Your septum is the cartilage in your nose that separates your nostrils. Normally, the septum is located in the center of your nose and divides the nostrils evenly. However, this is not always the case. When one nostril is larger than the other, this means that your septum is off-center, which is referred to as a deviated septum. Most people with a deviated septum are not even aware of the condition. But if the unevenness is severe, this could cause symptoms that need medical attention.
According to The University of Chicago Medicine, about 80% of all septa are deviated to some degree. However, most of these people have only minor deviations and will likely not experience any symptoms at all. However, symptoms are possible for more severe cases of a deviated septum and may include:
Difficulty breathing: The most common symptom of a deviated septum is difficulty breathing through the nose. This is because a deviated septum often causes obstruction of one or both nostrils.
Sinus infections: Difficulty breathing is often much more noticeable when you have an upper respiratory tract infection or allergies that cause your nasal passages to swell and narrow.
Dryness: If you are only breathing through one nostril, this can cause the surface of your nasal septum to become very dry and painful.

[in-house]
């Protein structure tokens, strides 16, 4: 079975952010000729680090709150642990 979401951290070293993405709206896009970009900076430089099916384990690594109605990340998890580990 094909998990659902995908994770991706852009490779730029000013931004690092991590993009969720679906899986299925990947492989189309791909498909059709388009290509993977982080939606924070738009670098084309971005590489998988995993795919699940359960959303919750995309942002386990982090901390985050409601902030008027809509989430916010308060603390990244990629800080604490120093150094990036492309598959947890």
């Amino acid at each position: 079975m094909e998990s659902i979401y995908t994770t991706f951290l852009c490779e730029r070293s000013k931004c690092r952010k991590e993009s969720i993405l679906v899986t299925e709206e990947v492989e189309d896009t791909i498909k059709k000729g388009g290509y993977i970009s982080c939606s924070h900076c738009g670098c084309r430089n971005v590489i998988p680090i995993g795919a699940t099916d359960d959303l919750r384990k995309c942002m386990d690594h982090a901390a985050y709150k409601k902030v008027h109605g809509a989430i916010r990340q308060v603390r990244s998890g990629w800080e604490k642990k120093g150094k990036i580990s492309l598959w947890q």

Nosebleeds: Septum dryness can also lead to cracking and frequent nosebleeds, especially during the colder months.
Sleep disruptions: It is common for people with a deviated septum to snore or breathe loudly while they sleep. It is also common to prefer sleeping on one side where it is the easiest to breathe. In rare cases, a deviated septum can cause sleep apnea, which is a disruption in your breathing while you sleep and can be dangerous.
Facial pain: If the deviation is severe enough, it could also lead to pain on one side of the face.
When to See Your Doctor
Most of the time, a deviated septum is nothing to worry about. However, there are certain circumstances that would require medical attention. If you have a completely blocked nostril or nostrils that will not respond to treatment, are experiencing frequent nosebleeds, or have recurring sinus infections, this would all be cause to call your doctor and explore your potential treatment options.
When you do go in to see your doctor, he or she will likely be able to diagnose a deviated septum by looking inside your nose. Special tools may be used for examination, such as a bright light and a nasal speculum, which helps to spread your nostrils open while your doctor is taking a look. A scope may also be used to look farther back inside your nose.
After an examination, your doctor will be able to determine the seriousness of your deviated septum and know whether or not you need to be referred to an ENT (ear, nose, and throat) specialist to look at your condition and explore treatment options.